The United States Men’s National Team opened Gregg Berhalter’s return to the technical box with shutout victories over Uzbekistan and Oman. Next on the schedule is a friendly against Germany, the first of two familiar foes over the course of the international window. The four-time World Cup winner has been on a steep decline since claiming the 2017 Confederations Cup, failing to advance deeply into any competition. The match is set for Pratt & Whitney Stadium at Rentschler Field in East Hartford, Connecticut, a 36,000-seat open-air venue with a natural grass field.
This is the twelfth all-time meeting between the two nations – the visitors hold a 7-4-0 advantage. Ranked 15th internationally by FIFA, Germany endured a dismal 2022 by failing to advance from the group stage in the UEFA Nations League and, more importantly, at the World Cup. The horrendous run of form continued into this year with a 2-4-1 record in friendlies, although there is still time to right the ship before hosting Euro 2024.
In light of the continuing dismal results, the German Football Association made the unprecedented decision to fire Hansi Flick, the first manager in program history to be shown the door. The new person in charge is Julian Nagelsmann, who was hired on a short-term contract through next summer’s continental championship. The 36-year-old is coming off of a dramatic tenure with Bayern Munich, with “big fluctuations in performance” being cited as the reason for his departure. For a tactician who has been critiqued for a fastidious nature with overcomplicated strategy, taking an international job with the inherent challenges of limited meetings and restricted roster building appears a curious career move.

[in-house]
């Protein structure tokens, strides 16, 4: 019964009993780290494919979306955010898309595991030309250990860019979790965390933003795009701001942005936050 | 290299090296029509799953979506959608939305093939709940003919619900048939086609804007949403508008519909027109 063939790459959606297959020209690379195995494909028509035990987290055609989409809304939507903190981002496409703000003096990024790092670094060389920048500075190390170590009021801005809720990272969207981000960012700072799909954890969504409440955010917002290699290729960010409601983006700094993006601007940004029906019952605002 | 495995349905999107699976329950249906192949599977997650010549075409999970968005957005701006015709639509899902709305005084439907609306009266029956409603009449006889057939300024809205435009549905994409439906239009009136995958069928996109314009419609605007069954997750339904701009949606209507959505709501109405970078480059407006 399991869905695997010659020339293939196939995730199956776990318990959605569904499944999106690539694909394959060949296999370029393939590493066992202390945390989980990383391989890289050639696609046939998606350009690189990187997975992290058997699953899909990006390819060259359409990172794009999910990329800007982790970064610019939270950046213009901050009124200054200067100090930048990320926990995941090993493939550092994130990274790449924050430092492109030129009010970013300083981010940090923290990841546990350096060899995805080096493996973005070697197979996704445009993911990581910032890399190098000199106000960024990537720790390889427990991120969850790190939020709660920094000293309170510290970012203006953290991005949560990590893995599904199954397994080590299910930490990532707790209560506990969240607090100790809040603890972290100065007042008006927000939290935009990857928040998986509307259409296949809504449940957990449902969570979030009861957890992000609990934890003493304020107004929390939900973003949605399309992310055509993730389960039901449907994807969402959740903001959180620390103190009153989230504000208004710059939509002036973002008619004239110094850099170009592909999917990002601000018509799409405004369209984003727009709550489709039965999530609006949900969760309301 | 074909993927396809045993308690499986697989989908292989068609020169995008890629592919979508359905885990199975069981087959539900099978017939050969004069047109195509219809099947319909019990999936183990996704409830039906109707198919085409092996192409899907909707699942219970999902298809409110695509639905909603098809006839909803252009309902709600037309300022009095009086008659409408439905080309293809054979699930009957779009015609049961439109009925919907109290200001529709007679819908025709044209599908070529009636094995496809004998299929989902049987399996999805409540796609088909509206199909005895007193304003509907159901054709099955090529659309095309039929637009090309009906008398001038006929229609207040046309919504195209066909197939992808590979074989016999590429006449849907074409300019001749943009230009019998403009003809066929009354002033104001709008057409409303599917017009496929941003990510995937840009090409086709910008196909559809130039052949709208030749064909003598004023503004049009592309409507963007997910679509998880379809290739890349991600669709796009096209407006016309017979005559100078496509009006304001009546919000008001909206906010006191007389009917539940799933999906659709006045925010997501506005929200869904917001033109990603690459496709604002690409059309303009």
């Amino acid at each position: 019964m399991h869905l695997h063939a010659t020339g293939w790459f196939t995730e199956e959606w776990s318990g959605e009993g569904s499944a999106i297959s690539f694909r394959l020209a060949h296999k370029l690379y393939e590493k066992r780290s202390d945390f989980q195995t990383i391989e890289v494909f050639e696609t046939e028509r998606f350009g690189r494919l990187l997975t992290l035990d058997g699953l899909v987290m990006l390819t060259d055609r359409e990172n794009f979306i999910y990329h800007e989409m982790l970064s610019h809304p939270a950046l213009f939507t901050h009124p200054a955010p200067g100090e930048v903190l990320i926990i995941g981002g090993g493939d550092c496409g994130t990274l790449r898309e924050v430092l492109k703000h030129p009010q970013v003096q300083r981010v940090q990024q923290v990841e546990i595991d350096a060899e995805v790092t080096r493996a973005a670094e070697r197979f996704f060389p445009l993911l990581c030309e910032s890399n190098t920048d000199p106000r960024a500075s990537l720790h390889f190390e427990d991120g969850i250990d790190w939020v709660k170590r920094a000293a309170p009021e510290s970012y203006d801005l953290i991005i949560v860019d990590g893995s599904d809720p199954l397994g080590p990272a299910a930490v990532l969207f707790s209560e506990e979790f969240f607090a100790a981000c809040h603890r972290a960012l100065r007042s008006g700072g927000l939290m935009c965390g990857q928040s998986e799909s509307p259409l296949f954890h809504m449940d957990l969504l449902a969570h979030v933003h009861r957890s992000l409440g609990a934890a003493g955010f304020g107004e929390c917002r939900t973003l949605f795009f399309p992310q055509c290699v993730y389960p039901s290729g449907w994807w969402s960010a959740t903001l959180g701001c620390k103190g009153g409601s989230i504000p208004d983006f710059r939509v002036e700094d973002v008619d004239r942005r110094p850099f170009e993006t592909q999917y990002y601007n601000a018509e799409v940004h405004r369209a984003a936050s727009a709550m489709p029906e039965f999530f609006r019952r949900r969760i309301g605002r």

Nagelsmann selected a 26-player roster for the international window, which also includes a match against Mexico in Philadelphia, Pennsylvania. The group features three new members as well as four returning talents. The Bundesliga is home to 19 call-ups, while a further seven are on the books in England, Italy, and Spain. Notable names such as Emre Can, Serge Gnabry, Benjamin Henrichs, and Nico Schlotterbeck are absent.
GOALKEEPERS (4): Marc-André ter Stegen (Barcelona), Kevin Trapp (Eintracht Frankfurt), Bernd Leno (Fulham), Oliver Baumann (1899 Hoffenheim)
DEFENDERS (7): Antonio Rüdiger (Real Madrid), Malick Thiaw (Italy Milan), Jonathan Tah (Bayer Leverkusen), Mats Hummels (Borussia Dortmund), Niklas Süle (Borussia Dortmund), David Raum (RB Leipzig), Robin Gosens (Union Berlin)
MIDFIELDERS (11): Joshua Kimmich (Bayern Munich), Leon Goretzka (Bayern Munich), Florian Wirtz (Bayer Leverkusen), Julian Brandt (Borussia Dortmund), Jamal Musiala (Bayern Munich), Pascal Groß (Brighton & Hove Albion), Jonas Hofmann (Bayer Leverkusen), Leroy Sané (Bayern Munich), İlkay Gündoğan (Barcelona), Robert Andrich (Bayer Leverkusen), Chris Führich (VfB Stuttgart)
FORWARDS (4): Kai Havertz (Arsenal), Niclas Füllkrug (Borussia Dortmund), Thomas Müller (Bayern Munich), Kevin Behrens (Union Berlin)